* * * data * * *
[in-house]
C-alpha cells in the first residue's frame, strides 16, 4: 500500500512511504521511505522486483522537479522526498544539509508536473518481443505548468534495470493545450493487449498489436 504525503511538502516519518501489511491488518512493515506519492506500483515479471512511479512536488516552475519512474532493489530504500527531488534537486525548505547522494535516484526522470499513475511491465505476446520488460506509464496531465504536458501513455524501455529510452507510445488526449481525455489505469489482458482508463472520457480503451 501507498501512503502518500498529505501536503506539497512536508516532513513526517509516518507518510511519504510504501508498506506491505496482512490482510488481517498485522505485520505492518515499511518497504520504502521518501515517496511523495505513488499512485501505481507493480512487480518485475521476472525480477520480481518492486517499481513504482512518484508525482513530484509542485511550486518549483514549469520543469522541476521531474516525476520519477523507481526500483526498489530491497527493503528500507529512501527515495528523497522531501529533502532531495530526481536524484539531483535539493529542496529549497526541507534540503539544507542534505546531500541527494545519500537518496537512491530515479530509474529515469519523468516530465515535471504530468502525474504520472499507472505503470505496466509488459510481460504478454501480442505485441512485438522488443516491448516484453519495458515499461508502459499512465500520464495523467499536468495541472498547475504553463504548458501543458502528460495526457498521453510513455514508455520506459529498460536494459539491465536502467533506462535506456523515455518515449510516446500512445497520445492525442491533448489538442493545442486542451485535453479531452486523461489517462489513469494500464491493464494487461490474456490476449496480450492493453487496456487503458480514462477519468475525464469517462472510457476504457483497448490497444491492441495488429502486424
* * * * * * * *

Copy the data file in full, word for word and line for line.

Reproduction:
[in-house]
C-alpha cells in the first residue's frame, strides 16, 4: 500500500512511504521511505522486483522537479522526498544539509508536473518481443505548468534495470493545450493487449498489436 504525503511538502516519518501489511491488518512493515506519492506500483515479471512511479512536488516552475519512474532493489530504500527531488534537486525548505547522494535516484526522470499513475511491465505476446520488460506509464496531465504536458501513455524501455529510452507510445488526449481525455489505469489482458482508463472520457480503451 501507498501512503502518500498529505501536503506539497512536508516532513513526517509516518507518510511519504510504501508498506506491505496482512490482510488481517498485522505485520505492518515499511518497504520504502521518501515517496511523495505513488499512485501505481507493480512487480518485475521476472525480477520480481518492486517499481513504482512518484508525482513530484509542485511550486518549483514549469520543469522541476521531474516525476520519477523507481526500483526498489530491497527493503528500507529512501527515495528523497522531501529533502532531495530526481536524484539531483535539493529542496529549497526541507534540503539544507542534505546531500541527494545519500537518496537512491530515479530509474529515469519523468516530465515535471504530468502525474504520472499507472505503470505496466509488459510481460504478454501480442505485441512485438522488443516491448516484453519495458515499461508502459499512465500520464495523467499536468495541472498547475504553463504548458501543458502528460495526457498521453510513455514508455520506459529498460536494459539491465536502467533506462535506456523515455518515449510516446500512445497520445492525442491533448489538442493545442486542451485535453479531452486523461489517462489513469494500464491493464494487461490474456490476449496480450492493453487496456487503458480514462477519468475525464469517462472510457476504457483497448490497444491492441495488429502486424